With the first critical biography of Mathilde Blind,
James Diedrick makes a thoroughly forceful case for the writer's importance in
Victorian literary history. Blind herself wrote four biographical accounts of
women, including George Eliot, Mary Wollstonecraft, Madame Roland,
and Marie Bashkirtseff. These last three, Diedrick observes,
were "unjustly neglected or underestimated in their lifetimes,
and thus all these works reflect Blind's commitment to elevating the cultural
status of influential women" (155). The same may be said of the present biography.
Diedrick has filled a glaring gap in scholarship on Blind,
a writer of extraordinary accomplishments yet known mainly to specialists of
fin de siècle Victorian literature.
In her 1878 essay on Wollstonecraft,
which helped to "rehabilitate" her reputation, as Diedrick says,
Blind summed up the argument of A Vindication of the Rights of
Women by stating that "women, like men,
should primarily be considered rational creatures, whose understandings,
if properly cultivated, might serve for their guidance in life without constant
masculine assistance" (qtd. 156). Even so,
Diedrick's impressive biography of Blind demonstrates the presence of "constant
masculine assistance" in her own career as a writer and intellectual (173).
Though Diedrick writes that in the last decade of her life she "came
increasingly to identify most closely with women" (173),
her literary efforts were strongly aided--if also sometimes hindered--by men
such as Ford Madox Brown, William Michael Rossetti, and most extensively
Richard Garnett, who repeatedly gave Blind what Diedrick calls "dubious
literary advice" (xiii) and whose mixed assessment of her work may have helped
to defer its being recognized and appreciated until recently.
Nevertheless, the chief source of this biography is precisely Blind's
correspondence with Garnett, which ran from the 1860s until just before her death in 1896.
Unpublished but preserved at the British Library,
these letters gave Diedrick the details of Blind's prolific and admirable
accomplishments as a poet, biographer, translator, essayist, reviewer, and,
with Tarantella (1885), a novelist.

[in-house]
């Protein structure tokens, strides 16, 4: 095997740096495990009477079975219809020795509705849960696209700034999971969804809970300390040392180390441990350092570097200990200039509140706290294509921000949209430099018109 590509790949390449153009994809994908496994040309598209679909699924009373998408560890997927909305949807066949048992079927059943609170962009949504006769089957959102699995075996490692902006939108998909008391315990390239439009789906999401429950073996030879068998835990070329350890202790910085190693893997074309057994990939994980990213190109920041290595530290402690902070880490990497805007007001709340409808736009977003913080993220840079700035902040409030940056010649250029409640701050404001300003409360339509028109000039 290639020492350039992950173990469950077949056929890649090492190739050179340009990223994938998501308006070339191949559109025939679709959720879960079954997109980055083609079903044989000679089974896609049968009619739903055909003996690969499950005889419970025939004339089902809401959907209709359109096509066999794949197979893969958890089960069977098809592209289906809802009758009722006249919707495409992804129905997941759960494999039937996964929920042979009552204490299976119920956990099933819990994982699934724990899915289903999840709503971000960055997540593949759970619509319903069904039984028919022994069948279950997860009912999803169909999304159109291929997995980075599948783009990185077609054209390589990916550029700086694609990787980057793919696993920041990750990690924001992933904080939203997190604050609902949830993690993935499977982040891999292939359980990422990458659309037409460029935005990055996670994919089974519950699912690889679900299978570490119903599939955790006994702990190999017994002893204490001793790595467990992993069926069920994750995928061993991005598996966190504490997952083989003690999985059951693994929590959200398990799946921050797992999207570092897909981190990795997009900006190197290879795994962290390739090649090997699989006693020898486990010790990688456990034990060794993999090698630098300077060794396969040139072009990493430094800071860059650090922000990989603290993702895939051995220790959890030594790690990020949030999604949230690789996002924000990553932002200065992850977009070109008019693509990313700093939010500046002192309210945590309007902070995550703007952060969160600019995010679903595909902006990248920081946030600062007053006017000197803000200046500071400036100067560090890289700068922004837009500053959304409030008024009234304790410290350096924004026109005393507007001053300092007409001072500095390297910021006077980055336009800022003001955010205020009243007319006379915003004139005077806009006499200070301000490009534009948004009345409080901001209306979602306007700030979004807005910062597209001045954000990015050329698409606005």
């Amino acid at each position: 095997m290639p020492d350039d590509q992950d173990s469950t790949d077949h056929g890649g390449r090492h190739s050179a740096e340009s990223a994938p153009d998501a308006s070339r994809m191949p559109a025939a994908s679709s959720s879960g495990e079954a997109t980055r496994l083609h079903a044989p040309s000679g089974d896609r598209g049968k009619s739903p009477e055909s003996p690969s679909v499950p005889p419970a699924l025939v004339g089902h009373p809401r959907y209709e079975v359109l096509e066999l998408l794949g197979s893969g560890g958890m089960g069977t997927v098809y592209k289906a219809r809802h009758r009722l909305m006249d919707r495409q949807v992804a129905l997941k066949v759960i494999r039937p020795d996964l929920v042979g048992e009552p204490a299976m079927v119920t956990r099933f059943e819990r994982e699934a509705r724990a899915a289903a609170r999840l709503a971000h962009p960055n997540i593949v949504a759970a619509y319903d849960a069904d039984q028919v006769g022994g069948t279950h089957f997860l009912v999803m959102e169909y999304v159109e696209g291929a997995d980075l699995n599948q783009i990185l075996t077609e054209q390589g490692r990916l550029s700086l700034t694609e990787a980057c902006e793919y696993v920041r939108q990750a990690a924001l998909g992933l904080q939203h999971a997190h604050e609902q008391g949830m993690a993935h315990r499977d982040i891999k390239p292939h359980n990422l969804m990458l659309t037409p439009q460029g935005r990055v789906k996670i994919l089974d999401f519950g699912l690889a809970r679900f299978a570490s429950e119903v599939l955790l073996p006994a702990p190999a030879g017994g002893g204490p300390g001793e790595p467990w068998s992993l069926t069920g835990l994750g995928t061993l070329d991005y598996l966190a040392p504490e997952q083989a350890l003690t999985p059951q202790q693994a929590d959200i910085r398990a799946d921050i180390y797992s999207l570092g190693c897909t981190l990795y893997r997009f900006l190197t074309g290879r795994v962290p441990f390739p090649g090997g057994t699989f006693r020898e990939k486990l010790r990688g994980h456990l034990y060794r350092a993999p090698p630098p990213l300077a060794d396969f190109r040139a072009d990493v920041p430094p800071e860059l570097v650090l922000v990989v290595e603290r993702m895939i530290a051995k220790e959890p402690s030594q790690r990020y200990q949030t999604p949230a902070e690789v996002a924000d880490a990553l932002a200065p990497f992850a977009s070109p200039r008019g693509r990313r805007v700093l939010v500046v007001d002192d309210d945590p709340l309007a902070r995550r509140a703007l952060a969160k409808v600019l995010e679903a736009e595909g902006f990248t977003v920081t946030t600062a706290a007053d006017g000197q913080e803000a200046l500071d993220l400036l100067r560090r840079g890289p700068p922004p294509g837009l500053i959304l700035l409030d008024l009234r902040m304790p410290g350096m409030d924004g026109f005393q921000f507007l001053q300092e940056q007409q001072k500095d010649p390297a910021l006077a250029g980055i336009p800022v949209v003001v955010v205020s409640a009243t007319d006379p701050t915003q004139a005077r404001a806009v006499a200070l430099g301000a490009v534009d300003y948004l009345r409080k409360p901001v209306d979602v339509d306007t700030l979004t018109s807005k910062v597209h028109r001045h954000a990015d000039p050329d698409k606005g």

To be sure, Diedrick portrays Blind as something of a paradox:
a "a pioneering female aesthete" (98)
who nevertheless owed much to a "largely male tradition" (35).
Politically, intellectually, and aesthetically,
her sources of inspiration were mainly male.
Besides Brown, Rossetti, and Garnett, they included Percy Shelley,
Giuseppe Mazzini, William Morris, and A. C. Swinburne.
While Blind's reading of Wollstoncraft may well have reinforced her ambition to
forge a career quite independent of men,
Diedrick shows that men played a central role in her story.
At times, Diedrick dubiously claims that their relation to her was implicitly sexual.
Interpreting her response to Garnett's request that she read the draft of a
story he sent her, Diedrick writes: "In accepting this invitation to literary
intercourse, Mathilde would be taking the story into herself,
commingling with Garnett's imagination, imaginatively becoming one with him.
Throughout this period in their relationship,
sex is often an implied subtext in their exchange about texts" (57).
Likewise, Diedrick calls her involvement with Brown "intimate" (161),
and also asserts that their intimacy was recognized at his deathbed and
funeral, even by his granddaughter Helen Angeli.
According to family rumor, Brown had not only intended to marry Blind after his
wife Emma's death, but actually did so (231).
While thus exploring her relations with various men,
Diedrick unfolds Blind's remarkable life and career from beginning to end.
Toward the end of the book, Diedrick's account of her death illuminates the
writer's bifurcated life: "The will," he writes,
"also inscribes the complex nature of her identity,
since she is referred to as 'Mathilde Blind otherwise Cohen' or 'Mathilde Blind
or Cohen' throughout" (251). By signing a document that names her doubly,
Diedrick notes, she "reaffirms the Jewish identity she partially obscured in
her lifetime by adopting the last name of her Protestant stepfather" (252).
Blind's will thus clarifies the writer's mixed heritage,
even if she had not publically acknowledged it herself.
And as Diedrick points out, her Jewish background was noted in 1886 by Amy Levy
in an article on "Middle-Class Jewish Women of To-Day"
that appeared in The Jewish Chronicle.
Much later, Blind was described with Jewish attributes by Juliet Soskice,
a granddaughter of Ford Madox Brown.
"Employing language that casts her as an exotic 'other,' " Diedrick notes,
"Soskice writes that Blind 'had curly black hair and a hooked nose,
and rather a brown face'" (219-20).
Her background was German as well as Jewish.
Following her birth and early childhood in a German-Jewish family,
she spent a year at a boarding school in Brussels,
"likely Constantin Héger's school," writes Diedrick,
"which Charlotte and Emily Brontë attended in 1842" (9),
before immigrating to London at age 11 in 1852 with her mother Friederike and
her stepfather Karl Blind. In London the blended family was given political asylum
and mixed with other political refugees including Karl Marx and his family.
In doing so, they joined the community of radicals, activists, secularists,
freethinkers, and cosmopolitans that nurtured Blind from her early years and
framed her own career in art and politics.
Diedrick's chief aim, in fact, is to show how politics informed her literary
and aesthetic life. "Blind's cosmopolitanism," he writes,
"was an ethically engaged perspective, which is why, along with Morris,
Swinburne, and William Michael Rossetti,
she resisted the tendency to view poetry and other art forms in apolitical terms" (65).
To exemplify what Diedrick calls Blind's "socially engaged aestheticism"
(201), he cites her epic narrative, The Heather on Fire:
A Tale of Highland Clearances (1886).
Blind's poem showcases Scottish resistance to British colonialism and
specifically to the land clearances policy in the eighteenth century,
when the British government evicted Scottish peasants and farmers in order to